When he opened his prosthetic clinic in suburban Indianapolis, Matt Habecker chose not to cover the walls with instructional posters, product literature, inspiring slogans, and other typical O&P decor. Instead, he displayed framed photographs taken by local schoolchildren through a local program called The Viewfinder Project.
“Kids find beauty in all sorts of mundane objects,” says Habecker, who practices at the Indiana Institute of Prosthetics. “Some of the pictures were at really strange angles, and you couldn’t really tell what you were looking at. One picture that drew a lot of attention was looking down into a bright red trash can. I had many conversations about that particular piece of art, and how something you would normally consider ugly could be so beautiful and vibrant.”
Those discussions, in turn, opened doors that allowed Habecker to connect with his patients on a personal level—and often helped patients reconnect with themselves.
“Instead of just talking specifically about the hardware we’re fitting, we could talk about faith, or about why bad things happen to good people,” he says. “We’d just get to be human together, in a way that might not happen if we were surrounded by pictures of prosthetic feet. When patients come in, they don’t need to be reminded that they’re an amputee. But maybe they’ve forgotten they’re still human, or they’re grieving the loss of their identity.”
When he moved to a new location last year, Habecker decided to take the art-as-healing concept one step further: He’s combining his prosthetic clinic with an actual art gallery. That vision reaches its culmination next Friday, October 14, when the new facility hosts its inaugural exhibition: a collection of paintings by Quincy Owens, one of Indiana’s best-known abstract artists.
While it may seem like an unusual pairing, Habecker doesn’t see any reason why art and healthcare shouldn’t coexist. On the contrary, the combination is what drew him to the profession in the first place. Once an aspiring graphic artist, Habecker switched to a pre-med track before ultimately earning a business degree. After graduation, as he was trying to settle on a career path, he saw (and admired) an amputee striding elegantly on a prosthetic leg in New York City. That, in turn, led to Habecker’s discovery of prosthetics as an outlet for both his creative impulses and his problem-solving talents.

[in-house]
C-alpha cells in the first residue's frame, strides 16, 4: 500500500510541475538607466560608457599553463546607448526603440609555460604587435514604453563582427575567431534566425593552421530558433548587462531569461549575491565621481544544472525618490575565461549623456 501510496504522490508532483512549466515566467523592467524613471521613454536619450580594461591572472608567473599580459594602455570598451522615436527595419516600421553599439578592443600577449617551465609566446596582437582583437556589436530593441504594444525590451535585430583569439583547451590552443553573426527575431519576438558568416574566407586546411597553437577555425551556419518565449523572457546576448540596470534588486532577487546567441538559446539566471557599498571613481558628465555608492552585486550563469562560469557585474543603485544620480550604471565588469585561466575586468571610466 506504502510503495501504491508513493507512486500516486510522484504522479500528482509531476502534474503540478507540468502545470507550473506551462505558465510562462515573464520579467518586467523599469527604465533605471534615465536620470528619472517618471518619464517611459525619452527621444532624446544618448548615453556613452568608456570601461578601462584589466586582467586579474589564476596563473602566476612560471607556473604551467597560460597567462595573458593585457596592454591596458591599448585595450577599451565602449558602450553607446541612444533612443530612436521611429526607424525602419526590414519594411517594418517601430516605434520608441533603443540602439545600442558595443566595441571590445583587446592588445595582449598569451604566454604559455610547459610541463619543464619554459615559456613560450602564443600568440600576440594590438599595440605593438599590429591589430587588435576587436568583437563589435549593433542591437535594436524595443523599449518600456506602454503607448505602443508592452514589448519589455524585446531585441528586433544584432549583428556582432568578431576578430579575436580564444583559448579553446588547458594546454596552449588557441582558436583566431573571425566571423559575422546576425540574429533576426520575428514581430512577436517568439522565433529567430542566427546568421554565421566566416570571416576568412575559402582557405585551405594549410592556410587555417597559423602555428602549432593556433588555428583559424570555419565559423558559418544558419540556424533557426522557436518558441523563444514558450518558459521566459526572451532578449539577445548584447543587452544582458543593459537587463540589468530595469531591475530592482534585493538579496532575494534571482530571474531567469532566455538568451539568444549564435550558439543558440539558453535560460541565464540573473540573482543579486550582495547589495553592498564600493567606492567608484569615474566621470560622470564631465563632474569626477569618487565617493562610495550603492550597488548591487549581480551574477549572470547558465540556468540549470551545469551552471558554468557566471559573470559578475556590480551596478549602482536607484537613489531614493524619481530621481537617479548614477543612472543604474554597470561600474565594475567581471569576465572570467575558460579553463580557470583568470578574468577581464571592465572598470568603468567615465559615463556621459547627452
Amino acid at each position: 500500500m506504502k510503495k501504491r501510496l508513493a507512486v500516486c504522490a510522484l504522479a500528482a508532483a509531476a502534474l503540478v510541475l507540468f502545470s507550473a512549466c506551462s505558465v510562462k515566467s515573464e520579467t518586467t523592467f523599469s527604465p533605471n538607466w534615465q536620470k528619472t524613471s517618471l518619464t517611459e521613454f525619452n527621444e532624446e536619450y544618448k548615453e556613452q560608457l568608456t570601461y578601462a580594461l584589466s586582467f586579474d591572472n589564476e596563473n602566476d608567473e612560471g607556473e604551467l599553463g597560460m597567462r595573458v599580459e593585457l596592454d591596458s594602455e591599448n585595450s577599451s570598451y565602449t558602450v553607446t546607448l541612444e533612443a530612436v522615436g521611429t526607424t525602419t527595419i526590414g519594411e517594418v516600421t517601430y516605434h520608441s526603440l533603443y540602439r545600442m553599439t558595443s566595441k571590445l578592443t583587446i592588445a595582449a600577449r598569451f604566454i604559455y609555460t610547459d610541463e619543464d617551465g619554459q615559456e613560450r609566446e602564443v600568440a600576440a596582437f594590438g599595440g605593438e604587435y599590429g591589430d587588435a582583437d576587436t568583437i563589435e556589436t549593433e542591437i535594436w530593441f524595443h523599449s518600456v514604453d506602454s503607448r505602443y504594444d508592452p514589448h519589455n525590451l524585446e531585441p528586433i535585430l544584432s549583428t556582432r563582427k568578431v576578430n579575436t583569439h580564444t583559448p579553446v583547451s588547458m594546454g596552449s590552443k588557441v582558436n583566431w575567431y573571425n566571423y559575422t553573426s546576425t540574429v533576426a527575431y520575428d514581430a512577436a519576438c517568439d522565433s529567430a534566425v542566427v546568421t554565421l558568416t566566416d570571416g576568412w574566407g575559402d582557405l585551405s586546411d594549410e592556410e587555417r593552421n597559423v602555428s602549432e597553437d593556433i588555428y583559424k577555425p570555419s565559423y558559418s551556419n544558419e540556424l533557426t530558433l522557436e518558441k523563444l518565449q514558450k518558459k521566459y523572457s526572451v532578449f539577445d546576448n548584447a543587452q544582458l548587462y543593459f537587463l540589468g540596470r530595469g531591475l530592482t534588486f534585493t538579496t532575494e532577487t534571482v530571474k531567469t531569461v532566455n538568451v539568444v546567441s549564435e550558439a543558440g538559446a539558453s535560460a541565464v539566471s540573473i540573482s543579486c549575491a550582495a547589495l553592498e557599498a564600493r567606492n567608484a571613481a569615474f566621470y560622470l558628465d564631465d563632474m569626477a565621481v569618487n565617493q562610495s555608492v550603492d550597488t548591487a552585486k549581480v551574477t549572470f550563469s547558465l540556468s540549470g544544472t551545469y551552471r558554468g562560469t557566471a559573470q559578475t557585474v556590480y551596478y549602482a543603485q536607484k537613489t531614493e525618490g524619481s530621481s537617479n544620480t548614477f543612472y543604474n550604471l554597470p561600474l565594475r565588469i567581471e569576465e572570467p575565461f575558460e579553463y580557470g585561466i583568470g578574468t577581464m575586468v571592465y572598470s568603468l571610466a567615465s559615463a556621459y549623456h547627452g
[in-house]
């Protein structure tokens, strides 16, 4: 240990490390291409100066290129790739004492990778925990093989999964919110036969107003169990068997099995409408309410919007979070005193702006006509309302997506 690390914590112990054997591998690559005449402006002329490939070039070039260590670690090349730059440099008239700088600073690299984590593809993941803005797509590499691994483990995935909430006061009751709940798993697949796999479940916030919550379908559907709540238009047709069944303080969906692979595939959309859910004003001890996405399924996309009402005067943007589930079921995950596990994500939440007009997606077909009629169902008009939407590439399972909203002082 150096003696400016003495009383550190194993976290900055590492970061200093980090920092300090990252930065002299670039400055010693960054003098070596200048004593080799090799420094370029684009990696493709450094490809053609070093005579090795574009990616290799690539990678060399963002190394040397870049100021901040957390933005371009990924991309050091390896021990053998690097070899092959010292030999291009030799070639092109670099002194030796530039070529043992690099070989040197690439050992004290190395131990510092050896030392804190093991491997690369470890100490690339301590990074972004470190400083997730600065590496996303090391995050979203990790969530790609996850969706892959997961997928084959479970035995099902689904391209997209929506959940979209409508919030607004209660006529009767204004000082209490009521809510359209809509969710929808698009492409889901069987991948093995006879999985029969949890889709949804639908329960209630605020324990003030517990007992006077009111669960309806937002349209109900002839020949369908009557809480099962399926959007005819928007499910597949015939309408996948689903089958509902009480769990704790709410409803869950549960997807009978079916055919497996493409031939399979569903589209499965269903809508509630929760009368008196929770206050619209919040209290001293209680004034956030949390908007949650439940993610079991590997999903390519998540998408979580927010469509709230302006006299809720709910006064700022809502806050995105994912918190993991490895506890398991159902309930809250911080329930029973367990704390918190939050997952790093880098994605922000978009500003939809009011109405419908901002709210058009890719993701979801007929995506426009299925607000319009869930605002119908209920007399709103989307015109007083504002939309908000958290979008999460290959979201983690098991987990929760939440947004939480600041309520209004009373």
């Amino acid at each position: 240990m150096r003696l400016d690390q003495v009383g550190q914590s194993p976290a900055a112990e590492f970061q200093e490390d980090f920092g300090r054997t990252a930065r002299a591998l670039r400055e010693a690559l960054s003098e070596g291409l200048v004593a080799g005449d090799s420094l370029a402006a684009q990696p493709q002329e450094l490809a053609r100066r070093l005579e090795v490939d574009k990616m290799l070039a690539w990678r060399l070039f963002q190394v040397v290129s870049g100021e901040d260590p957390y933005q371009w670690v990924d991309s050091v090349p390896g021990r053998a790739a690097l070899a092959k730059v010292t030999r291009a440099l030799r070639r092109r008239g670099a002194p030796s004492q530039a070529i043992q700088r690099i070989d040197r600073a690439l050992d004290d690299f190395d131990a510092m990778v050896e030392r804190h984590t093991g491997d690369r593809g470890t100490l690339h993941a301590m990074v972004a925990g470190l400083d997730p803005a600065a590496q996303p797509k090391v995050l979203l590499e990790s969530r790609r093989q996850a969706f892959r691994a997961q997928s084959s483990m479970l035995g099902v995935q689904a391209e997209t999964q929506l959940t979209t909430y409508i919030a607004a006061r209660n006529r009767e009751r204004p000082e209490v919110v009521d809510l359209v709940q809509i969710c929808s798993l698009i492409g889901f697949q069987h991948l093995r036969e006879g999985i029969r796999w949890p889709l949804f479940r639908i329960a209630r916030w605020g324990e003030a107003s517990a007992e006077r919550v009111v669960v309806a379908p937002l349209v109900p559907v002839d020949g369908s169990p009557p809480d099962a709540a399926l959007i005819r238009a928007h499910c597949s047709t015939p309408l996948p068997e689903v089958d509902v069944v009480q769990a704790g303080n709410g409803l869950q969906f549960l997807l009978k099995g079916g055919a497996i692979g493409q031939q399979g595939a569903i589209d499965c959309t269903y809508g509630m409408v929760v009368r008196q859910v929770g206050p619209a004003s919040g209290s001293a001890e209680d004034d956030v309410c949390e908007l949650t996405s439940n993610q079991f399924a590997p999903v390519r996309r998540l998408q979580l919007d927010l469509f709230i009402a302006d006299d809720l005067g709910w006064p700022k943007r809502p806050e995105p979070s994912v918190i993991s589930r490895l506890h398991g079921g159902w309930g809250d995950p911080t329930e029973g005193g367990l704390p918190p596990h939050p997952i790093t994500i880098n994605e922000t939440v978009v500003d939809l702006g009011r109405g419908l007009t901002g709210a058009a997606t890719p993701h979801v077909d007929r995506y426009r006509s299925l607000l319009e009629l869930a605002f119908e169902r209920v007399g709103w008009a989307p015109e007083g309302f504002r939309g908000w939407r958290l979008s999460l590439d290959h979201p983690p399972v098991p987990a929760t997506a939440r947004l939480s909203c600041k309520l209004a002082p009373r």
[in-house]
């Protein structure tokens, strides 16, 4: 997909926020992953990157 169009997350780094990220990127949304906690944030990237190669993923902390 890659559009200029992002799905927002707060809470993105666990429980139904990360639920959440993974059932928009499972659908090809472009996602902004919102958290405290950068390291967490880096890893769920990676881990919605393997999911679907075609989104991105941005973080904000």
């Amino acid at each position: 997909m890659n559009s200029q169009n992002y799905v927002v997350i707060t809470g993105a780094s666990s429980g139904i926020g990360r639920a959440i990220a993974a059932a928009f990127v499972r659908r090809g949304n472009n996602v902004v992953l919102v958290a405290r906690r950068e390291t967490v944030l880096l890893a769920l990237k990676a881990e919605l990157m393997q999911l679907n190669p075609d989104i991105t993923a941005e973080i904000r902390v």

“It’s very much an art and a science,” he explains. “And it needs to be both, because both are critical to a successful outcome for the patient. Math and science are necessary when you’re dealing with technology, but it takes a certain amount of intuition to make everything work together in a way that benefits the patient. The beauty of art is that it mixes things up and creates some contradictions, and in those contradictions something new can grow—something you’ve never discovered before. The goal is to find the right balancing point between artistry and technology to create the best outcomes.”
That’s the metanarrative of his clinic, Habecker says—to explore new possibilities, mix ideas, embrace innovation, and invent one-of-a-kind solutions. That philosophy drives his clinic’s day-to-day care as well as its research efforts, which include a next-gen (and newly patented) prosthetic foot and a specialized gait-supporting socket for above-knee amputees. If an off-the-shelf solution doesn’t exist for a given patient’s needs, Habecker takes out his sketch pad and gives his imagination free rein. “My artistic tank gets completely filled by the work that I do helping patients,” he says.
Likewise, there’s a growing body of evidence that art can help patients fill their emotional tanks. Habecker has seen it with his own eyes. “Art allows us to view things from a different totally different perspective,” he says. “When you’re adjusting to limb loss, it’s the same thing. There is a new perspective you have to adapt to. There’s always beauty to be found. You just need to find it.”
The grand opening of the Indiana Institute of Prosthetics’ new location takes place next Friday, October 14, from 6 to 9 p.m. There’s more info at the clinic’s Facebook page. View more of Quincy Owens’ images at his website.